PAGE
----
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High school seniors prepare for the 2020 presidential election

Published: Feb. 19, 2020 at 6:42 AM CST
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As the presidential campaign continues, voters are faced with the sometimes difficult task of keeping up with the latest developments.

Those voters include high school seniors who are preparing to participate in their first election.

Born in 2001 and 2002, seniors at Valley Center High School talk about the upcoming election every day.

"It's a great time to be a government teacher," says Valley Center High School teachers Ty Unrau. "Every day is a lesson, it seems like, in checks and balances."

His classroom doesn't have desks. Students don't have textbooks or take notes. Each day, they discuss how decisions by politicians impact their lives.

"I didn't really have any strong political views. I didn't want to talk about politics just because I felt like I wasn't really educated enough to make informed decisions about it," says senior Haven Massey. "With this class, I've been able to develop viewpoints and as we go into the election, I have a firmer idea of what I'm looking for in a candidate and what I want to vote for."

The discussions are peer-to-peer, and start with a handshake. Unrau says as a social studies class, he feels responsible for giving them a chance to develop social skills.

Then, he gives a topic, such as sharing which candidate the students like most. "We can have a conversation where there's mutual understanding and there's actual benefit at the end. It's not a shouting match."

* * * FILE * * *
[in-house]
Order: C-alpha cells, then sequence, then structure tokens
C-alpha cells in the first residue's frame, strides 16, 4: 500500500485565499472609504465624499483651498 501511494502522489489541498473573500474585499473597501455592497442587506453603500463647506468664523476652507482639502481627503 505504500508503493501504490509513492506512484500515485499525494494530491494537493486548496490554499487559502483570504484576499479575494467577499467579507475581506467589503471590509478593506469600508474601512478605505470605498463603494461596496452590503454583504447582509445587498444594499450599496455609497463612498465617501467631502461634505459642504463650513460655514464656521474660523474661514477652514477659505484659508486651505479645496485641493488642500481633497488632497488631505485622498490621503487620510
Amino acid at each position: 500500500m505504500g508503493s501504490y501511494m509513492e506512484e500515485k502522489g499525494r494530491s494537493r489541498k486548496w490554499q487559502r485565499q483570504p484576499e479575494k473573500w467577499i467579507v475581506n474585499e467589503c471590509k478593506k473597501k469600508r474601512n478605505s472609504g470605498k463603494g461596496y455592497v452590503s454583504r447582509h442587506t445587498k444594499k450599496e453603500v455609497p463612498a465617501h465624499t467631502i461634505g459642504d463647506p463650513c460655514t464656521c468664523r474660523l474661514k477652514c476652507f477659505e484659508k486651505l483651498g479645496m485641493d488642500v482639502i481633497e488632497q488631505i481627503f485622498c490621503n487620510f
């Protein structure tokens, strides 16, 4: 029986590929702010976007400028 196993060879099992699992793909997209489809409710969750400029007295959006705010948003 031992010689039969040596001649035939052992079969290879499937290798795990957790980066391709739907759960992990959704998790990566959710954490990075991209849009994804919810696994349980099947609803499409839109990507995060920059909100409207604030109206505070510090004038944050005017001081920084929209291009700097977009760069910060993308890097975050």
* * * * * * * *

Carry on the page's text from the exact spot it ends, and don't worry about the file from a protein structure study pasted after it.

He wants students to see why others have different opinions. "What we try to do is understand those biases and work to understand - with empathy - where everyone else is coming from," Unrau says.

The students say they feel respected and are comfortable talking about political issues.

"In this environment, everyone is pretty understanding of each other's opinions so I don't really feel nervous to talk about my opinions, which is really really nice," Massey says.

Senior Thalia Barnhart says that she stays off social media, because she's learned that a 280-character tweet does not provide the explanation and conversation she would like to have before making decisions. "I like to be in person or over the phone Where you can actually talk and explain everything. I don't like short little messages," she says.

Unrau hopes the students take the lessons learned in his class into the years to come. "Adults still struggle with these issues, and if we can do a little better job as educating these young people to feel that empathy for other people and challenge some of the myths that may be out there, then we can all benefit from learning abut things," he says.

Unrau encourages his students to be "fact checkers" by considering several viewpoints. He says students should use multiple tabs and look at different articles before forming an opinion. He says his students should research a quote, video or picture before sharing it on social media.

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